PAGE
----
Meanwhile, Germany was looking for alternatives to bring the war to a successful conclusion, and while some German commanders advocated further attacks on the British Empire, Hitler eventually returned to his old eye of conquering the USSR - he argued that such a conquest would deprive Britain of its last possible continental ally, immeasurably strengthen Germany's position, and prevent US intervention in Europe by strengthening Japan's position in the Far East.

Hitler's War Directive No. 21 ordering preparations for Operation Barbarossa As early as July 1940, immediately after the defeat of France, Hitler began considering the possibility of attacking the USSR.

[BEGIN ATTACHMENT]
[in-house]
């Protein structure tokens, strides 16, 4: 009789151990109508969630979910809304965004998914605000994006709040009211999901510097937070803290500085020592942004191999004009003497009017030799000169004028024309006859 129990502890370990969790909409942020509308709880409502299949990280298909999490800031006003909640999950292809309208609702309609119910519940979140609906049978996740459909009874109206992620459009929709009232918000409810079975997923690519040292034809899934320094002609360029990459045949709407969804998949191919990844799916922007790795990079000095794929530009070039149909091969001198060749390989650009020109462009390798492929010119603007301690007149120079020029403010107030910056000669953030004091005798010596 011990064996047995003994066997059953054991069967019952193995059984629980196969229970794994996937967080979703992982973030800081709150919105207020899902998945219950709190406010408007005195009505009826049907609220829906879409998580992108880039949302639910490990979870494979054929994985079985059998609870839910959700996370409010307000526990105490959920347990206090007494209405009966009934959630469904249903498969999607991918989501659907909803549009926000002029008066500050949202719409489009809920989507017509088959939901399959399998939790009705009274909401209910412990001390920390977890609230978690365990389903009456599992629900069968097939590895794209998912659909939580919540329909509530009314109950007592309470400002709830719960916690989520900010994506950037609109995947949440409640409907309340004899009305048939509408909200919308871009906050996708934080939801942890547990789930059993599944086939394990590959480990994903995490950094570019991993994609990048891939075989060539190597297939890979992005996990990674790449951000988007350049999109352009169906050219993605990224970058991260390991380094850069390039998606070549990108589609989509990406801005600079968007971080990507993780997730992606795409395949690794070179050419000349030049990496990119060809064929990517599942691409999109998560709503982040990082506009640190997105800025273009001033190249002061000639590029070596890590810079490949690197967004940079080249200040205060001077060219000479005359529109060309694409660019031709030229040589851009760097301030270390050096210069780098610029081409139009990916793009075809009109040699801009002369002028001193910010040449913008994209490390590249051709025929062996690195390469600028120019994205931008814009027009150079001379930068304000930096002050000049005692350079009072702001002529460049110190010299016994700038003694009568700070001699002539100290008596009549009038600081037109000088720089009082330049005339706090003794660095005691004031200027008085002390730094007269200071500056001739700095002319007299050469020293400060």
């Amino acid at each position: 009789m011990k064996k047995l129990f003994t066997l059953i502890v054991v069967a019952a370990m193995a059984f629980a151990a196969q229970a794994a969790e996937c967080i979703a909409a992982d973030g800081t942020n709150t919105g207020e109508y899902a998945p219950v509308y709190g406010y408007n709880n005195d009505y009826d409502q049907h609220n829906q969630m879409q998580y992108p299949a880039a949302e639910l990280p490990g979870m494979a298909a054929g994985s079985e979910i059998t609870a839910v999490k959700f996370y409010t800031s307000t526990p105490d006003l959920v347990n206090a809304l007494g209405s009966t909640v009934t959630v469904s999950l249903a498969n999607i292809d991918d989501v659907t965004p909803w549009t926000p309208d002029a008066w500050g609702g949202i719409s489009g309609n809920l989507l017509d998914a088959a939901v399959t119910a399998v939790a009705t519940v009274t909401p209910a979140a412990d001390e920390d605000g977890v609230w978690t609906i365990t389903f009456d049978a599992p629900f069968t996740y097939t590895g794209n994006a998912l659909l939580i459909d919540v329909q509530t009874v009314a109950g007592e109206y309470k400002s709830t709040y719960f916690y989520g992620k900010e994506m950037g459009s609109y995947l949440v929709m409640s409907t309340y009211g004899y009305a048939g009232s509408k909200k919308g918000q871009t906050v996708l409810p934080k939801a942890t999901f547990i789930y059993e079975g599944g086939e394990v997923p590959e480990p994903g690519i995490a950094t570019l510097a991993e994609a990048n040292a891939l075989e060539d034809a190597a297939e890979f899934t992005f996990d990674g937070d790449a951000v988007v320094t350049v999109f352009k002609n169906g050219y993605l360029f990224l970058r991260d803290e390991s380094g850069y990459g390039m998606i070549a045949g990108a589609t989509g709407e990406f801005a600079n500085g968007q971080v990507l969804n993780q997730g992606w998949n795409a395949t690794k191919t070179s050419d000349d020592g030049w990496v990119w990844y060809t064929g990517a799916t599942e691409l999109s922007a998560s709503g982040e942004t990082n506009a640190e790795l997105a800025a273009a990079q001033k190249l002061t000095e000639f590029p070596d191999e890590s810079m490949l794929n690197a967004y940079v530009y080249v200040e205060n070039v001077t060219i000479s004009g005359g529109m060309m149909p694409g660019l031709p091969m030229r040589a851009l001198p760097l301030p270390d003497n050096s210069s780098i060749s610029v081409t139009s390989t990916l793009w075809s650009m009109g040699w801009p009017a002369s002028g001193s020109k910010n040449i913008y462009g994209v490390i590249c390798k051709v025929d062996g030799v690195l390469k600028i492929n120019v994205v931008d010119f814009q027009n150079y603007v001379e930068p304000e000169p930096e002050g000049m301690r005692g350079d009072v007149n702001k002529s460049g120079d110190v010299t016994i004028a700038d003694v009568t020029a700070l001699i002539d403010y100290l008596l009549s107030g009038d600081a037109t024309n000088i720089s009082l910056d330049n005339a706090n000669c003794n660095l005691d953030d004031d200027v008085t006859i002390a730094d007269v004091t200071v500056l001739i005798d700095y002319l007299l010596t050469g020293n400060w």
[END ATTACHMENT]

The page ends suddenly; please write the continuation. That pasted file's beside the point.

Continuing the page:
Hitler received military plans for an invasion of the USSR on December 5th 1940, and then signed War Directive No. 21 on December 18th 1940.

The text of the Directive stated among other things:
  • "The German Wehrmact (Armed Forces) must be prepared, even before the conclusion of the war against England, to crush the USSR in a rapid campaign (Operation Barbarossa)."

  • "Preparations which require more time than this will be put in hand now, in so far as this has not already been done, and will be concluded by 15th May 1941."

  • "It is of decisive importance that our intention to attack should not be known."